World History Homework Nine Answers - Student Thirteen
1. Now that you've taken the midterm exam, how might you have prepared better? (5 words or less)
Studied further in advance.
- Excellent point.
2. Religious wars in England: its loss, America's gain. Explain.
The religious disagreements in England were what caused the Pilgrims to leave, and if they had not left and established religious freedom in America, it is possible that the United States would not be free, or that they would not exist at all.
3. The French Revolution: all bad, or was there something good about it?
There probably was some small good that come out of it, but I have no idea what. This was a war in which the leaders had likely adopted the mentality of “the end justifies the means”, which is not a good way to lead a country, even in a revolution. Even if a good end did come, I don’t think that could have justified the senseless murder of innocent civilians. All of France became a slaughterhouse. There may have been some good, but I can’t see it.
- Terrific, may use as a model answer.
4. Pick another revolution and describe it.
The Haitian revolution, in what was then called Saint-Dominique, was successful in procuring independence from France. The revolution started with 100,000 slaves and ended with the leading general being deviously captured and imprisoned until his death, and a general under him, Dessalines, successfully leading the country to independence.
5. Why do you think it took the world so long before revolutions started occurring?
I think the Renaissance and the Age of Enlightenment had something to do with it. The belief that all men are created equal and have equal rights did not start gaining widespread acceptance until that era. That belief would inevitably lead to a shift from the feudal type of government, and even monarchies, to a sort of republic, or democracy, in which everyone has a (theoretically) equal sway in matters of government. There would be two ways to go about doing this. One could, a) try to convince the current governing authorities to change the system, or, b) revolt and set up an entirely new system. The first option was not probable, so most countries would simply skip considering that step altogether, and revolt. I believe that the reason America’s revolution was less bloody than the French, is because the leaders of the American revolution considered all options rationally, and proceeded with caution.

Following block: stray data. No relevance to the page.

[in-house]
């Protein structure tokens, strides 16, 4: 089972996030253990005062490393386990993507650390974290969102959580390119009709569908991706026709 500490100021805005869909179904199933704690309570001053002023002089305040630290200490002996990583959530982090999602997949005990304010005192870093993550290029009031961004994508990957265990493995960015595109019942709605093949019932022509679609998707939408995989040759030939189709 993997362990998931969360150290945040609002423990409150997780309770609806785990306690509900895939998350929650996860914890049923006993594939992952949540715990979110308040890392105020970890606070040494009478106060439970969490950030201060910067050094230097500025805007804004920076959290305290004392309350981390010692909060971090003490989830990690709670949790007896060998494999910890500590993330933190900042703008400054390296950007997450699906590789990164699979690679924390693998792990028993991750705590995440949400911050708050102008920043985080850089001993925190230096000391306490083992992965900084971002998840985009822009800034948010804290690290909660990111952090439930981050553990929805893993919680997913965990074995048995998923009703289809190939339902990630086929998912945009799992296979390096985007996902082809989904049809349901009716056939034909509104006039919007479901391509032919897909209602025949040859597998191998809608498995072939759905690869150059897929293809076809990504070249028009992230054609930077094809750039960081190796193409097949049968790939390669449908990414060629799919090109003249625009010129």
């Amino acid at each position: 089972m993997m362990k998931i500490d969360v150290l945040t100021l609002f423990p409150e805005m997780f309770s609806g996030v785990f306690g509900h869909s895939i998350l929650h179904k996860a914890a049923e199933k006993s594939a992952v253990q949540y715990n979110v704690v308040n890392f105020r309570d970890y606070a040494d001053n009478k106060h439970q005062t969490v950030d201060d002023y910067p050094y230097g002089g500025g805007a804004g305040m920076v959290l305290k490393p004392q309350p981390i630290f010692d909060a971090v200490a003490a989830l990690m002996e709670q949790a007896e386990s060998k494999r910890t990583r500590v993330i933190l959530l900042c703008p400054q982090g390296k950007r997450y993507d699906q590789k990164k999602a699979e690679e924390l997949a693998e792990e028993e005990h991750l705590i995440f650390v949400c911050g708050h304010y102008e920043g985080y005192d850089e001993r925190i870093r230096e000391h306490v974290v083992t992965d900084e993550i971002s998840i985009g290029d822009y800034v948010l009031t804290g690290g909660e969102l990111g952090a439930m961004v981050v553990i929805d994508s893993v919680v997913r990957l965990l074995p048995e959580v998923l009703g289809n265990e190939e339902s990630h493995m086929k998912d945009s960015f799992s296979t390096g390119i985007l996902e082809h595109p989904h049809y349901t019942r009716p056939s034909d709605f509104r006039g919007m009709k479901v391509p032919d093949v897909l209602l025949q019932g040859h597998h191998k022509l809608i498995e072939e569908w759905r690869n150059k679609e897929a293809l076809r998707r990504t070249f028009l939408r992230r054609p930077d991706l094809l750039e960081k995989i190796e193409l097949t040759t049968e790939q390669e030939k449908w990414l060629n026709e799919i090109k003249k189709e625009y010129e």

H1. Does art follow politics, or lead it? Comment in connection with "revolutionary art (including music)."
Neither. I think that they both go hand in hand. I think that both are expressions of moods of the people. I don’t think that one leads the other; I would say that if one seems to be leading the other, it is simply manifesting itself earlier. I would say that in fact, it is the philosophers, thinkers, and scholars that lead both politics and art, because they are the most direct influence on the mood of the people.
- Terrific, may use as a model.
H4. Comment on the theory or justification of a revolution, and what you think about it.
If a country, nation, or people is being oppressed, is that justification for revolting? Well, what is a revolt? I would say that a revolt is a dramatic and often forceful change of government. Is it wrong? I would say that it depends on the nature of the revolt. For example, the French revolution, which lost all semblance of any form of government, except anarchy. Is that right? My personal thought on the matter is that if you are going to cause that kind of upheaval and bloodshed, the new form of government had better be drastically better than the original, which the French government was not. What about the American Revolution? It showed forethought, rational thinking, and drastic improvement, all with minimal bloodshed. I would say that one cannot collectively justify or condemn of revolutions. There are just too many variables.
- Superb again.
- Terrific answers, among the best in the class. May use two of yours as model answers. Well done! 70/70.--Andy Schlafly 21:24, 5 April 2009 (EDT)